Big 5 Ramifications
With Villanova and Penn already settled at 2-2 and 1-3, both St. Joe's and La Salle at 1-1 and neither having played Temple (as part of a Big 5 game), Saturday's game is of the utmost importance when it comes to a shot at this year's city title. Big 5 standings and remaining schedules below:

Temple         2-0
St. Joseph's   1-1
Villanova       2-2
La Salle         1-1
Penn             1-3

Feb. 22 -- Temple at La Salle (Gola Arena)
Feb. 25 -- Temple at St. Joseph's (Hagan Arena)

Relevant History
All-Time Series: St. Joe's leads 62-53
Streak: La Salle has won three of the last four and the last three in a row at the Palestra.
Martelli vs. La Salle: 14-8
Giannini (at La Salle) vs. St. Joe's: 3-4
Last Meeting: La Salle won 76-72 on Jan. 27, 2011 at The Palestra. Saint Joseph's Carl jones posted a game-high 24 points, while Aaric Murray led the Explorers with 19 and 14 double-double.

Late-Night Homework
You kids meet for an en masse rollout party in Manayunk last night?

Phillies Prospect Notebook: Franklyn Kilome, Jose Taveras anchoring Clearwater's strong rotation

Phillies Prospect Notebook: Franklyn Kilome, Jose Taveras anchoring Clearwater's strong rotation

PORT ST. LUCIE, Fla. -- Prospect Franklyn Kilome is the second-highest rated pitcher in the Phillies' organization, and the right-hander lived up to the billing Sunday, as the Clearwater Threshers, the Phillies' Class A Advanced affiliate, closed a three-game series at St. Lucie.

The right-hander twirled seven sparkling innings, shutting down the Mets’ hot bats, as the Threshers blanked St. Lucie 1-0 behind an unearned run at First Data Field to salvage the final game of the series.

Kilome, 21, allowed five hits, struck out six and didn’t issue a walk in winning for the first time since April 27. Only one St. Lucie player managed to reach second base against the 6-foot-6, 175-pound pitcher.

The Dominican pitcher is ranked No. 7 overall by Baseball America among Phillies' prospects. Only 18-year-old Lakewood hurler Sixto Sanchez (fifth overall) is rated above him in the organization.

“He’s got a chance to be a workhorse. Good body, very good arm, but still learning how to pitch a little bit,” pitching coach Aaron Fultz said of Kilome, who improved to 3-2 with a 3.02 ERA.

“He’s up to 97 (mph) with a good curveball and slider. He’s learning a changeup. He’s learning the game, but he’s got a huge upside.”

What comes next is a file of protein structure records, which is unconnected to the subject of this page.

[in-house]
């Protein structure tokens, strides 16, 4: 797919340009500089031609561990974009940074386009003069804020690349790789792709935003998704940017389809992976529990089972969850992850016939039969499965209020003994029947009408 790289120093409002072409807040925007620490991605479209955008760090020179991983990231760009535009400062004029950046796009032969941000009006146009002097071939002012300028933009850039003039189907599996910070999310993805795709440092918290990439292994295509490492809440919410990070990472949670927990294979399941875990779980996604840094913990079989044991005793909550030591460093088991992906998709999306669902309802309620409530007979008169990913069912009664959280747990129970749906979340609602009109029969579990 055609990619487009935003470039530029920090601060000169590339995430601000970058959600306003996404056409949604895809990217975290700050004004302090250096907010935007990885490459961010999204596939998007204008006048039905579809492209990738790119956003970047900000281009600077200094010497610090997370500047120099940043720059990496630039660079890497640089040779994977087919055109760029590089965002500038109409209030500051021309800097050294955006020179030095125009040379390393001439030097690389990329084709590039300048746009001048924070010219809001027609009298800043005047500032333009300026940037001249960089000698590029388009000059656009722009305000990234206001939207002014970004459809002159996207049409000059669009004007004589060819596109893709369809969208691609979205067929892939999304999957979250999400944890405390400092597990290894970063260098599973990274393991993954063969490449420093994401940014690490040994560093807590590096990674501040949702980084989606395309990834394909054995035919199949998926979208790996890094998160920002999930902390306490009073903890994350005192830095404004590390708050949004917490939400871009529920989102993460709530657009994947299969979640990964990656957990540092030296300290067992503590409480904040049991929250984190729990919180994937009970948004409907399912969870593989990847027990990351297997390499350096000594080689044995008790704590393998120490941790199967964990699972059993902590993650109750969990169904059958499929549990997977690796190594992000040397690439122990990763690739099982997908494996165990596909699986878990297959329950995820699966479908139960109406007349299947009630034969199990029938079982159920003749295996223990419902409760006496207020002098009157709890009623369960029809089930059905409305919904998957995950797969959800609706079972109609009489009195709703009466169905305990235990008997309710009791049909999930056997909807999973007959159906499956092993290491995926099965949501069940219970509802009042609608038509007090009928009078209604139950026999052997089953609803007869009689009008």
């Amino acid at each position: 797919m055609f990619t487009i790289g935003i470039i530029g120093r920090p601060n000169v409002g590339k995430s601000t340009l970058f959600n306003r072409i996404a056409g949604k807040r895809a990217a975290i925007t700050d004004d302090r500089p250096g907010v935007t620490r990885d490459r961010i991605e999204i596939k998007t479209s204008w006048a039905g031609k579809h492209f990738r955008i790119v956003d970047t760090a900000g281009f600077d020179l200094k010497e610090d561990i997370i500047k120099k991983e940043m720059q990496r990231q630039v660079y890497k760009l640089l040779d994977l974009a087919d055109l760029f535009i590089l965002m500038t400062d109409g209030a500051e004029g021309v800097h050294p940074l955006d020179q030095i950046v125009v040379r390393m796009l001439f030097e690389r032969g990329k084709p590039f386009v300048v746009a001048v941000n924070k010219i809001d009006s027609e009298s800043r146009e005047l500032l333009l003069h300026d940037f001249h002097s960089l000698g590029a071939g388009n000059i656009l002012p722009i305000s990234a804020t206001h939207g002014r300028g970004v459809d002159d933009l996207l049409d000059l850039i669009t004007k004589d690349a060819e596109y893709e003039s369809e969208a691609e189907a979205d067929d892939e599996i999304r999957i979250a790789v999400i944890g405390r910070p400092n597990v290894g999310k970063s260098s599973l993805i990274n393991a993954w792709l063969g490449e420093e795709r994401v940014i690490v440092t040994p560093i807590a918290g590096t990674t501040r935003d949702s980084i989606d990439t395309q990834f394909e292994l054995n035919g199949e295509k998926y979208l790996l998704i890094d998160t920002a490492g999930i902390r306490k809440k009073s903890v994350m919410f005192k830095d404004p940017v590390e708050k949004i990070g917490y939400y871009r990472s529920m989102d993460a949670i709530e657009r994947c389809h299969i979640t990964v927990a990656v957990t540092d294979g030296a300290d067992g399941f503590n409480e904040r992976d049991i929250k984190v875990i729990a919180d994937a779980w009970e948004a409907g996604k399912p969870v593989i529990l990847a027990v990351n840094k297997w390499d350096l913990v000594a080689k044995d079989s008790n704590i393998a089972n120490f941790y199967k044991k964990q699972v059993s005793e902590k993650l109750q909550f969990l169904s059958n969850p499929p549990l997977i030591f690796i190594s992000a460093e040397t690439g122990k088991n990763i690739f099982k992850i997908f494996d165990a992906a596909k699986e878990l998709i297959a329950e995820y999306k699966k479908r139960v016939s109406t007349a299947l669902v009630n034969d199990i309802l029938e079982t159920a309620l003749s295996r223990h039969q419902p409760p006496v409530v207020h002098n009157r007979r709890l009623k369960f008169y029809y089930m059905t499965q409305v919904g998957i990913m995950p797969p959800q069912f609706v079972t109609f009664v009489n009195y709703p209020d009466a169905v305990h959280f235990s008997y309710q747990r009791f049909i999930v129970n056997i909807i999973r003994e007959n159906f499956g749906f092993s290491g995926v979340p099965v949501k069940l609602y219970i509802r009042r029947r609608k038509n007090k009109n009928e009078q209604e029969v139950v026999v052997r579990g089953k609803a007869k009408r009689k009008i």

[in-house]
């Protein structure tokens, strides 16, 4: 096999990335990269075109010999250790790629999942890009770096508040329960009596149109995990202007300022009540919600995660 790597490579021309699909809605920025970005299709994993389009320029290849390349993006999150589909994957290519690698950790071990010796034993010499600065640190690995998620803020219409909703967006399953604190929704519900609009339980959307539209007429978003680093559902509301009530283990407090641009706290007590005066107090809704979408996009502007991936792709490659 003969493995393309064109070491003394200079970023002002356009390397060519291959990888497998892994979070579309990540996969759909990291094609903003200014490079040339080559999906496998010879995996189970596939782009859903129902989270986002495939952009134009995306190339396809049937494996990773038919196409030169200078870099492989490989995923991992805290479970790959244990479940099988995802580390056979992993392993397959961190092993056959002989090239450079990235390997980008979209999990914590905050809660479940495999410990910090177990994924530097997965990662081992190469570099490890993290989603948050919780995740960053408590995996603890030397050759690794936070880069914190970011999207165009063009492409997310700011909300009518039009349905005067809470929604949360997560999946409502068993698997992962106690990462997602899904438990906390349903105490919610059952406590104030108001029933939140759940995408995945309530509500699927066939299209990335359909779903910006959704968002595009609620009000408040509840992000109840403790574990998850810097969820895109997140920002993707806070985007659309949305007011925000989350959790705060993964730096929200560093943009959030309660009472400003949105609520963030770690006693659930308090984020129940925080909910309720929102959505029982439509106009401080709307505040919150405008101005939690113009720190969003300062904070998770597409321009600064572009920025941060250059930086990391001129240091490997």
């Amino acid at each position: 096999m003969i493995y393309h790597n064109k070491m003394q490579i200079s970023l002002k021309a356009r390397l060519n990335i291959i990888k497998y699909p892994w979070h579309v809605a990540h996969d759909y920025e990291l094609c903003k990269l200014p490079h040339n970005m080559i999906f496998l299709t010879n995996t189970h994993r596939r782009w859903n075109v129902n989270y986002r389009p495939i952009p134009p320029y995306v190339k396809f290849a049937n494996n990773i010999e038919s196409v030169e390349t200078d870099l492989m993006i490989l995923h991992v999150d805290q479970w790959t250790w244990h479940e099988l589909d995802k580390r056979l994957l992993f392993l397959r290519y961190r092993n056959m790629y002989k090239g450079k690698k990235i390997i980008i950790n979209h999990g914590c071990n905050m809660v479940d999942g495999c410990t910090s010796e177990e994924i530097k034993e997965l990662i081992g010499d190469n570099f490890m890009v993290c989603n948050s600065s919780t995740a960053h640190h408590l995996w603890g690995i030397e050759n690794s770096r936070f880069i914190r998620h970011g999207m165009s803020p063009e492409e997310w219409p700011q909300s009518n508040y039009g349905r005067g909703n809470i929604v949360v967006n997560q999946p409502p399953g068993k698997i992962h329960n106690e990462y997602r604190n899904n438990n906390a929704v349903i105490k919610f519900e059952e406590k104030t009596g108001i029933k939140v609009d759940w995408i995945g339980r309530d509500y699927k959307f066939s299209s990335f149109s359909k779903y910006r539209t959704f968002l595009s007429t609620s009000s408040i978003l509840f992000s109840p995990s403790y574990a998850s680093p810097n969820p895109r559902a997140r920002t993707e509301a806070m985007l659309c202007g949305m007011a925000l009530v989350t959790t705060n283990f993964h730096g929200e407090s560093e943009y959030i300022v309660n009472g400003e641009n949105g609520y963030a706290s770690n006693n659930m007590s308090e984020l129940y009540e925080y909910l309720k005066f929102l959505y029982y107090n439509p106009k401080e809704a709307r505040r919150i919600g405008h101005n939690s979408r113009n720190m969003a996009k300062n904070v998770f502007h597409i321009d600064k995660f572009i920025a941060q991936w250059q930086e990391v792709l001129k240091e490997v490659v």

Jose Taveras (4-2, 2.26) has been another reliable arm on Clearwater’s staff. He led the South Atlantic League in strikeouts last season and has 54 in 55 2/3 innings this year.

Taveras also handled St. Lucie on Saturday, but he was left with a no-decision after the bullpen gave up three runs in a 4-3 loss in 10 innings. The 23-year-old worked six strong innings and yielded just a run on four hits.  

“Taveras is just a very good competitor," Fultz said. "His fastball is average, pretty decent breaking ball and his changeup is good, but the thing that makes him good is he’s just a competitor. He studies the game and the hitters and is very advanced with that.”

Added Threshers manager Shawn Williams: “There are times when he may not have his usual command, and he’ll change an arm angle, which shows he’s got a good feel for what he’s doing. He’ll crossfire, has deception … he’s got something where they don’t pick up his fastball and are always late.”

A third Dominican right-hander, Seranthony Dominguez (3-0, 2.02), has been a big part of the rotation as well and has won three times in six starts but is currently sidelined with shoulder soreness. An MRI returned a clean report.

“The first three or four weeks we were ridiculously good," Fultz said. "We’ve had a few bumps in the road since then, but we’re getting the job done.”

Zach, not Francis Ford
Zach Coppola has a famous Hollywood last name, but the Clearwater corner outfielder has spent 2017 making a name for himself with his defense, at the plate and on the bases.

Coppola, 23, was 5 for 12 with two runs scored in the St. Lucie series, including Sunday’s lone run. He made a pair of outstanding run-saving catches in the outfield over the weekend and raised his average to .346, second to Chris Paul (.351) of Fort Myers.

“Zach has been doing a great job as a leadoff hitter,” Williams said of the Iowa native. “He gets big hits, bunts, but the thing for me is he does something every night to help you win, whether it’s a bunt hit or a great diving play in left-center. He’ll throw a guy out or get a great dirtball read and score the winning run.

“He’s a very good baseball player who does all the little things.”

Good contributors
The Threshers (28-23) have sat atop the FSL’s North Division for most of the first half, but a series loss at St. Lucie over the weekend left them trailing Dunedin by one game after both clubs won Sunday.